Thrilling War News Impels Many Utahns to Enlist

Forty-nine Volunteers in Salt Lake Alone—Other Towns Present Good Lists,
Richfield Leading with Thirty-two—Remote Towns Anxious to Add Recruits—Much Spirit Being Displayed—Provo Academy Students Sad Because they Can’t Go to War

Mounted Rifleman—Royal G. Pratt….

Nearly six hundred men had last evening volunteered for service in Utah’s quota.  One hundred and sixty-three names were added yesterday.  Of the number forty-nine came from this city.  Reports from various places indicated that another hundred or more will be added today.  So that the recruiting officers will have a list approximating 700 from which to select the men needed for the different branches of the service to be filled from the State.

The thrilling war news from the Philippines was the power that stimulated the enlistments.  The war fever had not before begun to leap through the veins of many.  Commodore Dewey’s magnificent achievement was the awakening fact.

[Salt Lake Tribune, May 3, 1898]

[transcribed and proofread by David Grow, Aug. 2006]


Utah’s Rough Riders

Fort Russell, May 25—Captain Cannon has appointed the following non-commissioned officers: Sergeants—F.C. Goodwin, Logan; G.R. Sproat, Salt Lake; J.A. Harris, Monroe; J.A. Young, Salt Lake; E.C. Morris, Salt Lake; E.H. Clark, Gunnison;

Corporals—L.B. Tenney, Logan; Royal G. Pratt, Salt Lake; Leonard Robinson, Ogden; A.G. Mackinzie, Carl B. Hard, John B. Beck, F.R. Plalater and J.C. Smelser, Salt Lake;

Farriers—D.E. Scales, Brigham City; A.W. Cummings, Mareux.

[WW, May 27, 1898]

[transcribed and proofread by David Grow, Aug. 2006]


Col. Cannon Returns
Arrived Last Evening From Jacksonville
Service Was Disappointing

Inactivity of the Command Took the Spirit Out of the Boys, Who were a Dashing and Invincible Force When They Left Fort Russell—Camp was Originally a Good One, but it was Occupied too Long—Wash Young Seeking a Chance to Go to Cuba—Burt Coming Home.

Liet. Col. John Q. Cannon returned home last evening from the camp of the rough riders at Jacksonville.  Col. Cannon is in good health, having fully recovered from the effects of the malarial illness with which he was afflicted for three weeks.  He is once more in civil life, having been mustered out with his regiment.  The inactive state in which the command was kept was a grievous disappointment to it, for if it had had the opportunity it would have made an unexcelled record for gallantry.  This feeling Col. Cannon deeply shared.  Had it been his fortune to have seen active service, all know that he would have acquitted himself in a manner that would have justified the pride of his State.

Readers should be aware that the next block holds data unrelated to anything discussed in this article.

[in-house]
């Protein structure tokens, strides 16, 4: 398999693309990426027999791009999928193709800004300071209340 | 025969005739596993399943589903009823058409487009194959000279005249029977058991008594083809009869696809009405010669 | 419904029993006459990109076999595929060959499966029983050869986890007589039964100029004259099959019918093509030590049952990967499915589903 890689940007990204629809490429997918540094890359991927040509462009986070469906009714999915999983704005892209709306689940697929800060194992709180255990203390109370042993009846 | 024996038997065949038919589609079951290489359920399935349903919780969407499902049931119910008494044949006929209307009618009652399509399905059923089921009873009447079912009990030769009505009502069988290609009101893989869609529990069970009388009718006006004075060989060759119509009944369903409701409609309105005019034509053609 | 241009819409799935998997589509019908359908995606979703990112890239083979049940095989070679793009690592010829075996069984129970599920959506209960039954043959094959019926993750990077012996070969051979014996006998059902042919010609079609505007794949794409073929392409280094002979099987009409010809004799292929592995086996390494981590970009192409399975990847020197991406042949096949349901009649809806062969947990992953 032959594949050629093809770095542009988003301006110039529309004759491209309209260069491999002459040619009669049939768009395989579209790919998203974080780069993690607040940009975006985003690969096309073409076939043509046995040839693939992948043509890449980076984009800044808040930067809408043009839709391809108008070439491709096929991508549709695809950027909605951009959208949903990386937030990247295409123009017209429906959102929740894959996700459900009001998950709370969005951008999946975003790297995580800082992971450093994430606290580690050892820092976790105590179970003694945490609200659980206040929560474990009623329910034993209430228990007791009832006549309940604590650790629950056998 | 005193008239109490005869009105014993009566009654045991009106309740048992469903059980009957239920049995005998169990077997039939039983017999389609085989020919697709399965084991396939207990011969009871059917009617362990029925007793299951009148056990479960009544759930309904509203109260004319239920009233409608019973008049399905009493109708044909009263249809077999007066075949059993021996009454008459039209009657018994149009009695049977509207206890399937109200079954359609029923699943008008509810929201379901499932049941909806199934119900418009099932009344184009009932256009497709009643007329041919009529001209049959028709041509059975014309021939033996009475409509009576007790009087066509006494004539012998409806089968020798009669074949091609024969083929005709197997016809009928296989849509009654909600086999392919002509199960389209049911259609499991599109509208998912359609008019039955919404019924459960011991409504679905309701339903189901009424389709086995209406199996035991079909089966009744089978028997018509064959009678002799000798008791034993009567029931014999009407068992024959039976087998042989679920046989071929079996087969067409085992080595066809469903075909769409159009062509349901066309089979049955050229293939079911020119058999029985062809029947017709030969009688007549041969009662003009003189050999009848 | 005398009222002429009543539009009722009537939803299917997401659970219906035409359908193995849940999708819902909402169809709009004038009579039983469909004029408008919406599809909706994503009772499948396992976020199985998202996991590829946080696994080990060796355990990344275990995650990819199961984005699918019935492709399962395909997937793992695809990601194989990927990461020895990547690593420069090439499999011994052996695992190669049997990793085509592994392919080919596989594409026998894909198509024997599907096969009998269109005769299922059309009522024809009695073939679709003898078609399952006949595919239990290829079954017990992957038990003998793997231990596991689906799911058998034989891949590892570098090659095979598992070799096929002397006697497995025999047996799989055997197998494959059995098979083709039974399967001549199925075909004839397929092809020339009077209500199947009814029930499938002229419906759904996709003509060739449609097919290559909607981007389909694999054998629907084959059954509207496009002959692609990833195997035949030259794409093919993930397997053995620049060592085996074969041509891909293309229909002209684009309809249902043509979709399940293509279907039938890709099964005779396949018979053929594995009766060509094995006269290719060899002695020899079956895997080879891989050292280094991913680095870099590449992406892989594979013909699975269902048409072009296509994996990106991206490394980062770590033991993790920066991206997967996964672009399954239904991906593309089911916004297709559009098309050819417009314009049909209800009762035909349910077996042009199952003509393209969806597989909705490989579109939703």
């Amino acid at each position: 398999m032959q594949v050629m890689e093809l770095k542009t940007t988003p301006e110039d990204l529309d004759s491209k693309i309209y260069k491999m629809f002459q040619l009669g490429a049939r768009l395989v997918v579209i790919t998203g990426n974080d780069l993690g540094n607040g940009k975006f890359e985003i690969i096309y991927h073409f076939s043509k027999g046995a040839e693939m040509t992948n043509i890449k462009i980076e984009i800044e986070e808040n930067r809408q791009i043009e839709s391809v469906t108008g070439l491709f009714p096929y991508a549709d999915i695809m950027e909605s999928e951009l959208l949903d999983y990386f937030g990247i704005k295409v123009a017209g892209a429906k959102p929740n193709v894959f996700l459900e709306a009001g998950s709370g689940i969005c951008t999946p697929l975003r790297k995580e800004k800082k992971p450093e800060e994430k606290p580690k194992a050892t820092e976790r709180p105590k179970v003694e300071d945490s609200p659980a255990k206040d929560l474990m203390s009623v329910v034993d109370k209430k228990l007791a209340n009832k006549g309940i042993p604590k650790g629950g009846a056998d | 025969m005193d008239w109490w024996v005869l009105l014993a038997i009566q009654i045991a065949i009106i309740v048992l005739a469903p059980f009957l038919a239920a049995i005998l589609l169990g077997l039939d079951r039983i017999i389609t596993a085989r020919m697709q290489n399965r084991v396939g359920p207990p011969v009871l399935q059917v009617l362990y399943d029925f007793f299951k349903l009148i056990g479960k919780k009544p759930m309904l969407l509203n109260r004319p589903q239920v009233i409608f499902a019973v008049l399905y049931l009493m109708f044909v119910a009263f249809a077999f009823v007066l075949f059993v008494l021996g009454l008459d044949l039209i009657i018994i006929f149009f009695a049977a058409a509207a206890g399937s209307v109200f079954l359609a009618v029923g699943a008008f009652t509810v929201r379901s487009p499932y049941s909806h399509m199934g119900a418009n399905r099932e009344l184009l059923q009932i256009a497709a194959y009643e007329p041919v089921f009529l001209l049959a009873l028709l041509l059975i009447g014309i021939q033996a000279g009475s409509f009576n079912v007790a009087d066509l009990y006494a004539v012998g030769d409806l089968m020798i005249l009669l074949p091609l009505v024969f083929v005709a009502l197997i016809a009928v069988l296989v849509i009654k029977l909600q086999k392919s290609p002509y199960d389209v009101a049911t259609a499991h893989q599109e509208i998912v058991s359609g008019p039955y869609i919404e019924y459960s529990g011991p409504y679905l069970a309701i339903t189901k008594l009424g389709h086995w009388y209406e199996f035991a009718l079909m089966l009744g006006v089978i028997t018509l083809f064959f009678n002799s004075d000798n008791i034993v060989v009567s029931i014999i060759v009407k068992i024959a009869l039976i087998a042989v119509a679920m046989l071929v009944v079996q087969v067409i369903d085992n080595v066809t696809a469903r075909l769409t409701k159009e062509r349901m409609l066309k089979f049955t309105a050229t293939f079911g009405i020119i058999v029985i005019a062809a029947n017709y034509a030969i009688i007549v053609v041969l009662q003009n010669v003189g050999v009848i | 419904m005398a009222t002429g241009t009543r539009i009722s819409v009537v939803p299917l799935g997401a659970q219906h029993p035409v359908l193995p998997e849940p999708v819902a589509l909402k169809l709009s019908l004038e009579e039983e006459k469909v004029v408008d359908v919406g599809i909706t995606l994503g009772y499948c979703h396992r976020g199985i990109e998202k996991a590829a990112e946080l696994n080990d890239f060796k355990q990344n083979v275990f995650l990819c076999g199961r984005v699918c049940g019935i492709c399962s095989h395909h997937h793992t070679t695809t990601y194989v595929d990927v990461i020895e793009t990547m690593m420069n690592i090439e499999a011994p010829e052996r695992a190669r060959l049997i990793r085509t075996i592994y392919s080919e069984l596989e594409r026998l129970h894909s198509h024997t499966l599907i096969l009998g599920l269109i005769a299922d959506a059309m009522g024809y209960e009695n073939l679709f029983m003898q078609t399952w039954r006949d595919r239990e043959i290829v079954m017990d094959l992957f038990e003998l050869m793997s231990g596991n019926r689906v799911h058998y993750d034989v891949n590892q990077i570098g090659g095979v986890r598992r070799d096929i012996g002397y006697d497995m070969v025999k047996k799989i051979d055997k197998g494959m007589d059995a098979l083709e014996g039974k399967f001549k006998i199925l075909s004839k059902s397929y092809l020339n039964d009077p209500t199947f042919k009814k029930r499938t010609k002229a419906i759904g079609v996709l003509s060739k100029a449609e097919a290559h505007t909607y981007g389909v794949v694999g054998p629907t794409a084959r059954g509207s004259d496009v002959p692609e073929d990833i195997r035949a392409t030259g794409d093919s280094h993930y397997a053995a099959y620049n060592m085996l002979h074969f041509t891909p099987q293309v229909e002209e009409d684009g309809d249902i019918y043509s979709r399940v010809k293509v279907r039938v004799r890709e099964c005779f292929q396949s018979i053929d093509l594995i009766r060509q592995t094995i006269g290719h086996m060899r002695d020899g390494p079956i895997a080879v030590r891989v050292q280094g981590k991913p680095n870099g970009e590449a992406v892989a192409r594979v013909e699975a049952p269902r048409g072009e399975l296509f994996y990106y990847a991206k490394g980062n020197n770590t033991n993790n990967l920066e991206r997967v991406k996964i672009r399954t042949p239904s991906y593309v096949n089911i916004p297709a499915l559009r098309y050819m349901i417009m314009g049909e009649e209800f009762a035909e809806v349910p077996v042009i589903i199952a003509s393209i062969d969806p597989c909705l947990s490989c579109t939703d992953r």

In speaking last evening of his experience in the army, Col. Cannon said that the position of the regiment had been a most trying one.  It had not participated in the conflict, but it had seen some of the bitterness and suffering and sorrow of war.  The spirit had been taken out of the men by illness and inactivity, until the body of troops that left Fort Russell a dashing and invincible command, was spiritless and wasted at the close.

The camp ground at Jacksonville, he said, was a good one, better than that at Tampa, and perhaps better than any other in the South.  It was high and dry and sandy.  But it was occupied too long, said Col. Cannon, and so was bound to become foul and unhealthy with 1000 men and 1500 horses there, and other troops all around.

Nearly all the members of troop I had departed from the camp when Col. Cannon left.  Capt. Young and Lieut. Hooper were still there, however.  Young was trying to devise a way of ridding himself of the responsibility of caring for the property which was in his charge when he was at Pablo beach.  He was also endeavoring, it was reported, to secure a position in the quartermaster’s department that would enable him to go to Cuba, and it was understood that he was planning to go to the island in a business capacity, if he did not secure a commission.  Lieut. Burt will arrive here in a few days.  He was in Chicago when Col. Cannon left that city.  Col. Torrey came as far as Cincinnati with Col. Cannon and left for Cheyenne by way of St. Louis.

The two sick men of the troop, Royal Pratt of Salt Lake and Jesse Bean of Richfield, are making good progress toward recovery.  Pratt was nearly ready to come home the day Col. Cannon started.

[Salt Lake Tribune, Oct. 31, 1898]

[transcribed and proofread by David Grow, Aug. 2006]

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